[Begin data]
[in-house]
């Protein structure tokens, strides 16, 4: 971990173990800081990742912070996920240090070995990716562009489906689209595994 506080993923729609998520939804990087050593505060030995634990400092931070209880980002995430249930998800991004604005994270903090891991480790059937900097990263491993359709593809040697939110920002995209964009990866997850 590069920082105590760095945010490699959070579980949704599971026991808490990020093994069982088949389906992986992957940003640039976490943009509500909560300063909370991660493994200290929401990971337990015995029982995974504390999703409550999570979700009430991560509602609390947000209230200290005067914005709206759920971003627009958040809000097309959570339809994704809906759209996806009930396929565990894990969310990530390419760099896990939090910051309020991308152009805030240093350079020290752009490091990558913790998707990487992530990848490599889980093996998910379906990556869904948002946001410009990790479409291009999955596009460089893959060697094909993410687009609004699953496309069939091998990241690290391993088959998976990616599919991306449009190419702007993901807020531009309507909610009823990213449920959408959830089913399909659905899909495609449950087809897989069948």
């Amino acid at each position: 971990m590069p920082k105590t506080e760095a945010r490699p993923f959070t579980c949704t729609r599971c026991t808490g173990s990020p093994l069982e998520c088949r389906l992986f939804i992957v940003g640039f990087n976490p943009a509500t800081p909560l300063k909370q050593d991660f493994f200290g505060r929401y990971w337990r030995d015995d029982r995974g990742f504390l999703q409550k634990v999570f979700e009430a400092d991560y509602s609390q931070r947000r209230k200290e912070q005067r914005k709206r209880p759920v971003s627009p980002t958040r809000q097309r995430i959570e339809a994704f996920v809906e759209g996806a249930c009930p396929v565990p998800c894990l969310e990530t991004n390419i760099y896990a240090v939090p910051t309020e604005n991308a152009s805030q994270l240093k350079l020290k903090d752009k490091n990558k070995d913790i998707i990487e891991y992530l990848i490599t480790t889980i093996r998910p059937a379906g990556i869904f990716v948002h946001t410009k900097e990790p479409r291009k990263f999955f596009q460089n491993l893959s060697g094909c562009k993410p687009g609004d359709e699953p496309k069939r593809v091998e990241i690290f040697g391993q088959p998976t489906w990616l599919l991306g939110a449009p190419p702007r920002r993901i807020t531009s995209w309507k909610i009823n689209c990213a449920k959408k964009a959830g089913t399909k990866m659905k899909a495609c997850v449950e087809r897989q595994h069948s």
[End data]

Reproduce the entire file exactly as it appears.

[in-house]
């Protein structure tokens, strides 16, 4: 971990173990800081990742912070996920240090070995990716562009489906689209595994 506080993923729609998520939804990087050593505060030995634990400092931070209880980002995430249930998800991004604005994270903090891991480790059937900097990263491993359709593809040697939110920002995209964009990866997850 590069920082105590760095945010490699959070579980949704599971026991808490990020093994069982088949389906992986992957940003640039976490943009509500909560300063909370991660493994200290929401990971337990015995029982995974504390999703409550999570979700009430991560509602609390947000209230200290005067914005709206759920971003627009958040809000097309959570339809994704809906759209996806009930396929565990894990969310990530390419760099896990939090910051309020991308152009805030240093350079020290752009490091990558913790998707990487992530990848490599889980093996998910379906990556869904948002946001410009990790479409291009999955596009460089893959060697094909993410687009609004699953496309069939091998990241690290391993088959998976990616599919991306449009190419702007993901807020531009309507909610009823990213449920959408959830089913399909659905899909495609449950087809897989069948």
């Amino acid at each position: 971990m590069p920082k105590t506080e760095a945010r490699p993923f959070t579980c949704t729609r599971c026991t808490g173990s990020p093994l069982e998520c088949r389906l992986f939804i992957v940003g640039f990087n976490p943009a509500t800081p909560l300063k909370q050593d991660f493994f200290g505060r929401y990971w337990r030995d015995d029982r995974g990742f504390l999703q409550k634990v999570f979700e009430a400092d991560y509602s609390q931070r947000r209230k200290e912070q005067r914005k709206r209880p759920v971003s627009p980002t958040r809000q097309r995430i959570e339809a994704f996920v809906e759209g996806a249930c009930p396929v565990p998800c894990l969310e990530t991004n390419i760099y896990a240090v939090p910051t309020e604005n991308a152009s805030q994270l240093k350079l020290k903090d752009k490091n990558k070995d913790i998707i990487e891991y992530l990848i490599t480790t889980i093996r998910p059937a379906g990556i869904f990716v948002h946001t410009k900097e990790p479409r291009k990263f999955f596009q460089n491993l893959s060697g094909c562009k993410p687009g609004d359709e699953p496309k069939r593809v091998e990241i690290f040697g391993q088959p998976t489906w990616l599919l991306g939110a449009p190419p702007r920002r993901i807020t531009s995209w309507k909610i009823n689209c990213a449920k959408k964009a959830g089913t399909k990866m659905k899909a495609c997850v449950e087809r897989q595994h069948s």